When the Guardian-reading footballer is not peering down his righteous nose at his fellow professionals, he’s cocking a snook at the equally uncivilised people who watch the game. ‘I don’t want to start bleating’, he bleats, ‘but what I do find odd is that it is now very easy to get sent off the pitch for foul and abusive language, yet much more difficult to get thrown out of a football stadium for the same thing… We all see and hear outrageous remarks that go unpunished.’ And the fans, he argues, should be punished. Having once again judged words abstracted from their distinct context as part of football rivalry, he is then able to suggest that ‘foul and abusive chants’ offer us ‘a precious insight into society as a whole’.
Except of course they don’t. Rude chants offer us insight into the nature of football-specific animosities, not society-wide antagonisms. When Spurs fans used to sing that their ex-player Sol Campbell had HIV and ought to be dead, it tells us what they think about him moving to their arch rivals, Arsenal. It does not tell us about people’s attitudes towards HIV sufferers, or even towards Campbell the person. Likewise, when opposition fans taunt carrot-topped footballer Dave Kitson with ginger chants, this is not evidence of some deep desire to purge society of those with a particular hair colour. It is evidence that they want to wind-up a wind-uppable opposition player. And that is certainly what our thin-skinned footballer is: easy to wind-up. ‘I have frightened myself by how worked up I’ve got because of silly things like derogatory singing and name-calling.’ Which is precisely why fans do it.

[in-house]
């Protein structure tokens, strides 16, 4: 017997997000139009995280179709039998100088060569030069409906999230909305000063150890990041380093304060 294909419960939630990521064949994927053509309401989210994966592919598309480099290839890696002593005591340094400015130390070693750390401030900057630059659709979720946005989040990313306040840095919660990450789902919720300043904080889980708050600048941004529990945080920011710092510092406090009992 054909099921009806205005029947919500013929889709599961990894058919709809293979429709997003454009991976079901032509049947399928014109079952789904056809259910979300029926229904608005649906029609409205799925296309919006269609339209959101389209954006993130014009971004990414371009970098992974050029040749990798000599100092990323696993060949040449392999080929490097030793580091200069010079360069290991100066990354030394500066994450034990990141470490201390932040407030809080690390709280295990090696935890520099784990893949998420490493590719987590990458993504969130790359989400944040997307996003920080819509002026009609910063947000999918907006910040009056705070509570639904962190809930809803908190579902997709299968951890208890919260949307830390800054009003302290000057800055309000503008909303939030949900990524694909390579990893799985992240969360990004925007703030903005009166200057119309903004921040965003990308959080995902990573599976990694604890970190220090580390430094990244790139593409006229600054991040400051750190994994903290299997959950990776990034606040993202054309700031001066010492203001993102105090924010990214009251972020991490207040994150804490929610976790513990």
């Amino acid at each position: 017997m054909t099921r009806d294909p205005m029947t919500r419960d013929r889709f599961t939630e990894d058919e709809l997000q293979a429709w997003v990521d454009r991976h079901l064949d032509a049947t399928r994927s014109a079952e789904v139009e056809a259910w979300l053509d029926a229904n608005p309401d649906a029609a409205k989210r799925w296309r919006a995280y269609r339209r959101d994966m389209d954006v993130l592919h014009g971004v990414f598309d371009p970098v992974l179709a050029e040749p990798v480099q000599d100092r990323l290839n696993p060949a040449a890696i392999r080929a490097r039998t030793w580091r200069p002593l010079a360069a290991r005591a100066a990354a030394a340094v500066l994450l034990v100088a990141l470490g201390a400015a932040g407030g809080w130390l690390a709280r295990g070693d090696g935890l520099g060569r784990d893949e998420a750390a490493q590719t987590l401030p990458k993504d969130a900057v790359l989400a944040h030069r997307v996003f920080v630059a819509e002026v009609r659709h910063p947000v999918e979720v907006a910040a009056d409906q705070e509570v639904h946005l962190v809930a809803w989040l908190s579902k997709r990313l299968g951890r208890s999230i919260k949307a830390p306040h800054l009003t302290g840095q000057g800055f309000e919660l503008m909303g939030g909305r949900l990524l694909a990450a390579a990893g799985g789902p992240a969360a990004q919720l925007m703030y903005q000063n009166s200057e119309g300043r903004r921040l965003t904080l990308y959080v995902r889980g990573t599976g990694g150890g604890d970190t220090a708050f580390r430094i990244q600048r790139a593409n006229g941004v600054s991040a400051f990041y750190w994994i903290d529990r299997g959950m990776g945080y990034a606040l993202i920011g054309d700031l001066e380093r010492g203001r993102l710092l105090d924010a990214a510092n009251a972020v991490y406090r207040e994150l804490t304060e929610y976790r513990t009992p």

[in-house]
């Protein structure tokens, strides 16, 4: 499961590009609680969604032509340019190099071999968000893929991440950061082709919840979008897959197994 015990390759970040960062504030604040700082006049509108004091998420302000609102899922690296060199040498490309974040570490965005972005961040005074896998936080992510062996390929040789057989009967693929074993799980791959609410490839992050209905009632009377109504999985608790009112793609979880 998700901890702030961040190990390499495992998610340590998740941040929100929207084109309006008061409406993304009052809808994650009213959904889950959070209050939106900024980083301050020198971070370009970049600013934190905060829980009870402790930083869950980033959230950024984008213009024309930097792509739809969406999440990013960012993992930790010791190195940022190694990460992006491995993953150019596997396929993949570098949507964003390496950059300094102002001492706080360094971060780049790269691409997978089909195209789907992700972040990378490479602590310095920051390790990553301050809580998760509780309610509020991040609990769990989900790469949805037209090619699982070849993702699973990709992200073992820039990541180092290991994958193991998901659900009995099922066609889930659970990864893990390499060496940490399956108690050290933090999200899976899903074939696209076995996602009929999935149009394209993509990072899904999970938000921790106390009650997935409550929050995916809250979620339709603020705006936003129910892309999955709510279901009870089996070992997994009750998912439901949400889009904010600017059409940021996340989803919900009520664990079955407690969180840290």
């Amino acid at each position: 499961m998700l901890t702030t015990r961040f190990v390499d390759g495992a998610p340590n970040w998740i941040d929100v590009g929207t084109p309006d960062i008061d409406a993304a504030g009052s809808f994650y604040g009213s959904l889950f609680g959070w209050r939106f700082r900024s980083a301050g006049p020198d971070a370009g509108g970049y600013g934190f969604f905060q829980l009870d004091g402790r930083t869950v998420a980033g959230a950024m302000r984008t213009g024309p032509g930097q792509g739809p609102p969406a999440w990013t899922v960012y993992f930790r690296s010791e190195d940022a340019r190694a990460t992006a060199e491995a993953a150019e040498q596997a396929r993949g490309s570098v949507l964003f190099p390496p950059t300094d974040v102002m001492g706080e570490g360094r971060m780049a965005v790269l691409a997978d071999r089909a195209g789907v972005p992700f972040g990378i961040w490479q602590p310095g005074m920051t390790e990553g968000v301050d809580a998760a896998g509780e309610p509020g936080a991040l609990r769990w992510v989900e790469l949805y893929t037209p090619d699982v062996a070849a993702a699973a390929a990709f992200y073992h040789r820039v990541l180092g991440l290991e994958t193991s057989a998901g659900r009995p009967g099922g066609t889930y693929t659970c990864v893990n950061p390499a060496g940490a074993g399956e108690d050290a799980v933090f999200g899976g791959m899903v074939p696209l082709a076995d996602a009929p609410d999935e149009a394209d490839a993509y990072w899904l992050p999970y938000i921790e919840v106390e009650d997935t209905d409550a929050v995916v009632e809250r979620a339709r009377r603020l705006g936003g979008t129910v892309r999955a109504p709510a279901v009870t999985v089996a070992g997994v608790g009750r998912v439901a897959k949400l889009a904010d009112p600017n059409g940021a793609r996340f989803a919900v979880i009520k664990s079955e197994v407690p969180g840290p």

Of course the big question is, who is the secret footballer? The answer, one suspects, like the attitude of this prejudice-riddled volume itself, lies in a high-minded broadsheet.
Tim Black is editor of the spiked review of books.